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Article Details

Published Date: 8-01-2013
Author: Executive Compass
Category: Top Tips
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Writing a tender is no quick and easy feat. Regardless of how you decide to approach the completion of a tender, it will always take a large amount of time and application and can use many of your resources.

You are required to know exactly what you are doing and you need to have a writer who is able to properly present your company and its processes in a proposal that will ultimately win you the contract.

Being a tender writer is not a job that anyone can do, and many organisations hire writers specifically for the completion of PQQs and tenders. If you want to secure more contracts for your company, it is vital that you have a resource able to write a strong and persuasive bid. A good writer should also be able to sift through all of the information that they have for you company, and decide which should be included, which should be left out, which demonstrates best practice or innovation, and which doesn’t. If you have made the decision to complete your tender in-house, you need to leave yourself plenty of time to write a strong submission, but you also need to have prepared the required documents in advance of beginning to complete the tender.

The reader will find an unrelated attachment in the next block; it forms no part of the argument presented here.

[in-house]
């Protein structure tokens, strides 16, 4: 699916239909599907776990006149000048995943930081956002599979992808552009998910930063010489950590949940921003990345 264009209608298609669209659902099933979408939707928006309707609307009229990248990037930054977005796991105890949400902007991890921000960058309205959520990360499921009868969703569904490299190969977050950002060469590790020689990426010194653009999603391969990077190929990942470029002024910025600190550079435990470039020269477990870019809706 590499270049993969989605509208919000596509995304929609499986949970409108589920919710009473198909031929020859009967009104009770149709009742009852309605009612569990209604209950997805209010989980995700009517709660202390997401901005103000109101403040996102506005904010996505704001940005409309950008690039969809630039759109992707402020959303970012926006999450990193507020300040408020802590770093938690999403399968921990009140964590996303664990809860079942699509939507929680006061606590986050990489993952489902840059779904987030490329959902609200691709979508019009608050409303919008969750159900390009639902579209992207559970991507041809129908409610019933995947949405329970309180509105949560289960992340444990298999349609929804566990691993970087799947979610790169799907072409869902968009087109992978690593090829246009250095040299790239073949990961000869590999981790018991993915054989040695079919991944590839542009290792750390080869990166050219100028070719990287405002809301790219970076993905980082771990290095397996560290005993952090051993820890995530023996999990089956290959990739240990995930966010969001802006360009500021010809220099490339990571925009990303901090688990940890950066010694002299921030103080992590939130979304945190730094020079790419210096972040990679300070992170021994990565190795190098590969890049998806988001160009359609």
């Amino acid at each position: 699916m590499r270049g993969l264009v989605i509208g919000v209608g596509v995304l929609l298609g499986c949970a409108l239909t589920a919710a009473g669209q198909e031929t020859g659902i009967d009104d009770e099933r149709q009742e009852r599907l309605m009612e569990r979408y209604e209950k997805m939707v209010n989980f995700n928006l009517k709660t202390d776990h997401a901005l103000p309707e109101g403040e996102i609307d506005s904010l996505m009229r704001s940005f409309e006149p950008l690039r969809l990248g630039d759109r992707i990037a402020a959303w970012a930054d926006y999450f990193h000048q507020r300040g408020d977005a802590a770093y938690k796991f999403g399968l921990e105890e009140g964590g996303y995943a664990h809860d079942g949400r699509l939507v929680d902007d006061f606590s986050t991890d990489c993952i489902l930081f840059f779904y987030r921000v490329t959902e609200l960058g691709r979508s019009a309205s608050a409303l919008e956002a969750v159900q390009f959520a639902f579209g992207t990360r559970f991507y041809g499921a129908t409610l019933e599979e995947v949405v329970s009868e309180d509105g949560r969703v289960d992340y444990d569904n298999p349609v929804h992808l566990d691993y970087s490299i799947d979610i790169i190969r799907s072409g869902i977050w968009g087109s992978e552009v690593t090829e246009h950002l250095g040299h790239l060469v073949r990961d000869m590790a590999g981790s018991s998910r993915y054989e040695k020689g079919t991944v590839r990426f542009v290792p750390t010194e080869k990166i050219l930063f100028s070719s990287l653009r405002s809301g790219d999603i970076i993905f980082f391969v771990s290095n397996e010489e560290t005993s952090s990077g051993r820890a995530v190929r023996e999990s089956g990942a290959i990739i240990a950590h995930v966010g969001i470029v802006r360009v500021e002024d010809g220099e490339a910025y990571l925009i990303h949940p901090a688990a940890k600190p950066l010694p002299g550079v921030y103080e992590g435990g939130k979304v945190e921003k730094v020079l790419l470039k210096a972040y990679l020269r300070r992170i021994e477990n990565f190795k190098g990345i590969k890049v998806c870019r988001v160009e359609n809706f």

Many, many tendering jobs can be completed prior to beginning to write your tender responses. The time between the PQQ and the issue of the ITT is often not utilised to its fullest potential by companies that tender for contracts.

You can begin to collate all of your supporting documentation that may be required to go alongside the tender submission. You may be unsure of what the exact requirements are for submission until you receive the ITT documents, but there is a series of regularly required supporting evidence that can be prepared just in case.

  • Organogram – make sure it is relevant and up to date.
  • CVs – you will already have an idea of who the key personnel will be for the delivery of this contract. Make sure that your CVs are up to scratch and templated.
  • Images – do you have an existing library of images depicting your processes or sites? Are they relevant for the submission you are going to be completing?
  • Do you know if the submission will have to be printed or bound? Have you sourced a place where you can get your submission bound? It is incredibly important to plan this ahead of time.

The list is almost endless; you can never be too prepared for a tender arriving, so the more work you put in before it is issued, the better position you will be in when it comes to writing.

If you have made the decision to outsource your writing to an external writing consultancy, you will not have all of this to worry about, leaving you free to carry on with your normal job requirements. Contact us today to find out more about a less stressful way to tender.

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